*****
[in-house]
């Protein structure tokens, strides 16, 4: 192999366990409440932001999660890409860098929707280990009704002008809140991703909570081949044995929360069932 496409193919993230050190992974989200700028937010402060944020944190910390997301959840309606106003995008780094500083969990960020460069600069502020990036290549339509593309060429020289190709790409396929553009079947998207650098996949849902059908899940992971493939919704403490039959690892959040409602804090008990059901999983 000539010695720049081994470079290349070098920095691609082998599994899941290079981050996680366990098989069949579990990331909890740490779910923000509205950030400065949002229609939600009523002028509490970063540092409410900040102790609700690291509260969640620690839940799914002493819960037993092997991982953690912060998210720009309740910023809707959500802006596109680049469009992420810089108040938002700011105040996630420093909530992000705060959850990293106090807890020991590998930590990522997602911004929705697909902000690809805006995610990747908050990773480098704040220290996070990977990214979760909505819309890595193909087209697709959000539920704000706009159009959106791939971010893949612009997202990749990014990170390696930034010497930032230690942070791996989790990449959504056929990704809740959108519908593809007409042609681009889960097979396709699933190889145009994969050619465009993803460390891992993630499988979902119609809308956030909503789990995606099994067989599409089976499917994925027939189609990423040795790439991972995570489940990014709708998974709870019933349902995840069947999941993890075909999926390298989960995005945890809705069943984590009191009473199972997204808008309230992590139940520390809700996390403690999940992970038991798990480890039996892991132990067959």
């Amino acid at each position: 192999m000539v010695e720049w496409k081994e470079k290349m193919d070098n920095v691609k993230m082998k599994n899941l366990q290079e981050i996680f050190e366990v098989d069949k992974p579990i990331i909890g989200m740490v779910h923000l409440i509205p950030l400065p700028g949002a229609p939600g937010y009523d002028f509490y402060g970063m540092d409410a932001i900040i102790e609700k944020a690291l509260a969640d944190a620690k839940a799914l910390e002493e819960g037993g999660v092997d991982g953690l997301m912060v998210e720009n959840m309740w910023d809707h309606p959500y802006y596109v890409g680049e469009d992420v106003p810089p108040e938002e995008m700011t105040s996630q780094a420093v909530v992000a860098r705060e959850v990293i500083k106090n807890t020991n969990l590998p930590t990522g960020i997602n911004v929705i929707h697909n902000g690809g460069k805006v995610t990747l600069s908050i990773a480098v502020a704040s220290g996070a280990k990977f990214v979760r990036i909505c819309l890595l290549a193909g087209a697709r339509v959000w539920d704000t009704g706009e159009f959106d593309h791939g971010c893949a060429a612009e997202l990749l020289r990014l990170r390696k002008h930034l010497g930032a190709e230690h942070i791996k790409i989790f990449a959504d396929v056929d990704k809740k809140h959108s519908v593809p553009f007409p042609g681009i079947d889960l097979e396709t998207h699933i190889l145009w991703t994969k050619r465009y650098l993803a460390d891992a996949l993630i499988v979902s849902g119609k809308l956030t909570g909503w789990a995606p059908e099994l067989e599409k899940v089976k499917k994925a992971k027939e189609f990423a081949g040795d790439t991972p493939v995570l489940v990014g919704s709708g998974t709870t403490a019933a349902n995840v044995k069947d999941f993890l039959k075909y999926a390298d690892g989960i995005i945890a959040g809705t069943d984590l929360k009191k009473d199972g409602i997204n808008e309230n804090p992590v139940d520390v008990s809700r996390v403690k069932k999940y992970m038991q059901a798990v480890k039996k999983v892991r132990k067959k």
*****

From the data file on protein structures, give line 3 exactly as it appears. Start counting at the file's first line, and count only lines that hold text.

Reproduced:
């Amino acid at each position: 192999m000539v010695e720049w496409k081994e470079k290349m193919d070098n920095v691609k993230m082998k599994n899941l366990q290079e981050i996680f050190e366990v098989d069949k992974p579990i990331i909890g989200m740490v779910h923000l409440i509205p950030l400065p700028g949002a229609p939600g937010y009523d002028f509490y402060g970063m540092d409410a932001i900040i102790e609700k944020a690291l509260a969640d944190a620690k839940a799914l910390e002493e819960g037993g999660v092997d991982g953690l997301m912060v998210e720009n959840m309740w910023d809707h309606p959500y802006y596109v890409g680049e469009d992420v106003p810089p108040e938002e995008m700011t105040s996630q780094a420093v909530v992000a860098r705060e959850v990293i500083k106090n807890t020991n969990l590998p930590t990522g960020i997602n911004v929705i929707h697909n902000g690809g460069k805006v995610t990747l600069s908050i990773a480098v502020a704040s220290g996070a280990k990977f990214v979760r990036i909505c819309l890595l290549a193909g087209a697709r339509v959000w539920d704000t009704g706009e159009f959106d593309h791939g971010c893949a060429a612009e997202l990749l020289r990014l990170r390696k002008h930034l010497g930032a190709e230690h942070i791996k790409i989790f990449a959504d396929v056929d990704k809740k809140h959108s519908v593809p553009f007409p042609g681009i079947d889960l097979e396709t998207h699933i190889l145009w991703t994969k050619r465009y650098l993803a460390d891992a996949l993630i499988v979902s849902g119609k809308l956030t909570g909503w789990a995606p059908e099994l067989e599409k899940v089976k499917k994925a992971k027939e189609f990423a081949g040795d790439t991972p493939v995570l489940v990014g919704s709708g998974t709870t403490a019933a349902n995840v044995k069947d999941f993890l039959k075909y999926a390298d690892g989960i995005i945890a959040g809705t069943d984590l929360k009191k009473d199972g409602i997204n808008e309230n804090p992590v139940d520390v008990s809700r996390v403690k069932k999940y992970m038991q059901a798990v480890k039996k999983v892991r132990k067959k």